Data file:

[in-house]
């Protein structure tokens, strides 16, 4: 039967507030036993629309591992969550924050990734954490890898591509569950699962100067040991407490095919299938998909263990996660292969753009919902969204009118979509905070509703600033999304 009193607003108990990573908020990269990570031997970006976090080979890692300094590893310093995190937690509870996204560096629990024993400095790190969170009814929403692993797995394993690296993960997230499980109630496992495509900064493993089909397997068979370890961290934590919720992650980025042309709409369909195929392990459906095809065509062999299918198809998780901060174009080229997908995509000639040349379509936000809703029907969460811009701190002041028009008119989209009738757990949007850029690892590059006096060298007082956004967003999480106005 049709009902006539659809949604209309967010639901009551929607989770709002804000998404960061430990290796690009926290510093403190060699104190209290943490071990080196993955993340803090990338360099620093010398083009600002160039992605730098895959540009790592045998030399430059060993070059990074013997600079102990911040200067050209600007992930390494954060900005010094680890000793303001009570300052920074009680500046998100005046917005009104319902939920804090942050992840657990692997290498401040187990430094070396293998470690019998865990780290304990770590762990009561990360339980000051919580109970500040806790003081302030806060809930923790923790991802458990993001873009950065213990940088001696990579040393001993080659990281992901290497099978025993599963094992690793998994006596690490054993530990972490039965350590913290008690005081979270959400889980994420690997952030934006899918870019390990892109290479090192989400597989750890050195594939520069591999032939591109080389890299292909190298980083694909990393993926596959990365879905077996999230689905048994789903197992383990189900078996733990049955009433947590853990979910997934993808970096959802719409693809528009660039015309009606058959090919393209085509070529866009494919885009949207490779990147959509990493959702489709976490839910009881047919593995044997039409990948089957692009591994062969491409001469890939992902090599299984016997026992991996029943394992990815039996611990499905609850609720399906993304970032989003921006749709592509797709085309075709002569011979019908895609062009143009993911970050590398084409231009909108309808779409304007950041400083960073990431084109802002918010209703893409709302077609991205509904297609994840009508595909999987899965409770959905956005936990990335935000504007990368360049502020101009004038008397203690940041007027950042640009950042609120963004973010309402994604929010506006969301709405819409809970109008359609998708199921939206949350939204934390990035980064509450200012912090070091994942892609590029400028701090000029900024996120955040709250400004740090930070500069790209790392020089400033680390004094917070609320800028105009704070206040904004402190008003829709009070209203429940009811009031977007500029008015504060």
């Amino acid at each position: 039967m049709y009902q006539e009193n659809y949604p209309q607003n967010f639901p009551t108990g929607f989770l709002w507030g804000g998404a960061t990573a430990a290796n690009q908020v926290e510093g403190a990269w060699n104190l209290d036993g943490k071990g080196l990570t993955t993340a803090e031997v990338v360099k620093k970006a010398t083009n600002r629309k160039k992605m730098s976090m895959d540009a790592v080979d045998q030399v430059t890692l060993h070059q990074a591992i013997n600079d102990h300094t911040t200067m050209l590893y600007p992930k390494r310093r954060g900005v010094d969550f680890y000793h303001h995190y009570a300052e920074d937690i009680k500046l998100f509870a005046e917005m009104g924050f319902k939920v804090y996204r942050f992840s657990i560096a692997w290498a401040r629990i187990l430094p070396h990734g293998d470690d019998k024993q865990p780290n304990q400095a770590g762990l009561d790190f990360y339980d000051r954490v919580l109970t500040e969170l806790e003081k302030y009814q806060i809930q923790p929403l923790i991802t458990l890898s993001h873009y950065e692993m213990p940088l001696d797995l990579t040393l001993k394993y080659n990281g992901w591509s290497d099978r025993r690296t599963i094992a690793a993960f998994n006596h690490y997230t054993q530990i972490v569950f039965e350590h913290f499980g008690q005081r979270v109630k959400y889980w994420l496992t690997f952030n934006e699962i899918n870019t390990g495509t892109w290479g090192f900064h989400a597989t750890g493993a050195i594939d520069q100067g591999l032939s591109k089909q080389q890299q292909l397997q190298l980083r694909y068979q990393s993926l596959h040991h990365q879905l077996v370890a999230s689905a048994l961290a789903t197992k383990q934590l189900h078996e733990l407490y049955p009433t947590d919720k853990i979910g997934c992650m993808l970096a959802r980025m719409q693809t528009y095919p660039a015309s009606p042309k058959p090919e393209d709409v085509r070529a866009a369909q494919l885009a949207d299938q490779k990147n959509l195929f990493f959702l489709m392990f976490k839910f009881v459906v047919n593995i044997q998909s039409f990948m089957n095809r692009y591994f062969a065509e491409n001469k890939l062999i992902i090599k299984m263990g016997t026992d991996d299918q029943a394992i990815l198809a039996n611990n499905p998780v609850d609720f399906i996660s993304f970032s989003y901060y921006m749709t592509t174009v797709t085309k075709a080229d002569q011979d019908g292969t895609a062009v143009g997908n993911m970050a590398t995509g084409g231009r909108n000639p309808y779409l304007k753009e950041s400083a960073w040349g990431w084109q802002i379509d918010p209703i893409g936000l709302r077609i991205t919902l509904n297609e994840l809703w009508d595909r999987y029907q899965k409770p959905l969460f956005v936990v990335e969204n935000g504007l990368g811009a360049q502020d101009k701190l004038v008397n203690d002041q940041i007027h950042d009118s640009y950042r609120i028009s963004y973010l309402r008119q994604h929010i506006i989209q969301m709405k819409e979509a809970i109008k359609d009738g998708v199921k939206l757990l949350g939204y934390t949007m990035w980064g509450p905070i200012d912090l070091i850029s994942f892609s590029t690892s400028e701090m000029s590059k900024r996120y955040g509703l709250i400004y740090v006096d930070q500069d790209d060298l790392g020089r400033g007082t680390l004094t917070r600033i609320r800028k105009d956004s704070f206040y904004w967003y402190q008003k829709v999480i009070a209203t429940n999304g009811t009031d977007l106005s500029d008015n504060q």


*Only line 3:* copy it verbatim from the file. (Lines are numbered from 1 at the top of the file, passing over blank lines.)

């Amino acid at each position: 039967m049709y009902q006539e009193n659809y949604p209309q607003n967010f639901p009551t108990g929607f989770l709002w507030g804000g998404a960061t990573a430990a290796n690009q908020v926290e510093g403190a990269w060699n104190l209290d036993g943490k071990g080196l990570t993955t993340a803090e031997v990338v360099k620093k970006a010398t083009n600002r629309k160039k992605m730098s976090m895959d540009a790592v080979d045998q030399v430059t890692l060993h070059q990074a591992i013997n600079d102990h300094t911040t200067m050209l590893y600007p992930k390494r310093r954060g900005v010094d969550f680890y000793h303001h995190y009570a300052e920074d937690i009680k500046l998100f509870a005046e917005m009104g924050f319902k939920v804090y996204r942050f992840s657990i560096a692997w290498a401040r629990i187990l430094p070396h990734g293998d470690d019998k024993q865990p780290n304990q400095a770590g762990l009561d790190f990360y339980d000051r954490v919580l109970t500040e969170l806790e003081k302030y009814q806060i809930q923790p929403l923790i991802t458990l890898s993001h873009y950065e692993m213990p940088l001696d797995l990579t040393l001993k394993y080659n990281g992901w591509s290497d099978r025993r690296t599963i094992a690793a993960f998994n006596h690490y997230t054993q530990i972490v569950f039965e350590h913290f499980g008690q005081r979270v109630k959400y889980w994420l496992t690997f952030n934006e699962i899918n870019t390990g495509t892109w290479g090192f900064h989400a597989t750890g493993a050195i594939d520069q100067g591999l032939s591109k089909q080389q890299q292909l397997q190298l980083r694909y068979q990393s993926l596959h040991h990365q879905l077996v370890a999230s689905a048994l961290a789903t197992k383990q934590l189900h078996e733990l407490y049955p009433t947590d919720k853990i979910g997934c992650m993808l970096a959802r980025m719409q693809t528009y095919p660039a015309s009606p042309k058959p090919e393209d709409v085509r070529a866009a369909q494919l885009a949207d299938q490779k990147n959509l195929f990493f959702l489709m392990f976490k839910f009881v459906v047919n593995i044997q998909s039409f990948m089957n095809r692009y591994f062969a065509e491409n001469k890939l062999i992902i090599k299984m263990g016997t026992d991996d299918q029943a394992i990815l198809a039996n611990n499905p998780v609850d609720f399906i996660s993304f970032s989003y901060y921006m749709t592509t174009v797709t085309k075709a080229d002569q011979d019908g292969t895609a062009v143009g997908n993911m970050a590398t995509g084409g231009r909108n000639p309808y779409l304007k753009e950041s400083a960073w040349g990431w084109q802002i379509d918010p209703i893409g936000l709302r077609i991205t919902l509904n297609e994840l809703w009508d595909r999987y029907q899965k409770p959905l969460f956005v936990v990335e969204n935000g504007l990368g811009a360049q502020d101009k701190l004038v008397n203690d002041q940041i007027h950042d009118s640009y950042r609120i028009s963004y973010l309402r008119q994604h929010i506006i989209q969301m709405k819409e979509a809970i109008k359609d009738g998708v199921k939206l757990l949350g939204y934390t949007m990035w980064g509450p905070i200012d912090l070091i850029s994942f892609s590029t690892s400028e701090m000029s590059k900024r996120y955040g509703l709250i400004y740090v006096d930070q500069d790209d060298l790392g020089r400033g007082t680390l004094t917070r600033i609320r800028k105009d956004s704070f206040y904004w967003y402190q008003k829709v999480i009070a209203t429940n999304g009811t009031d977007l106005s500029d008015n504060q």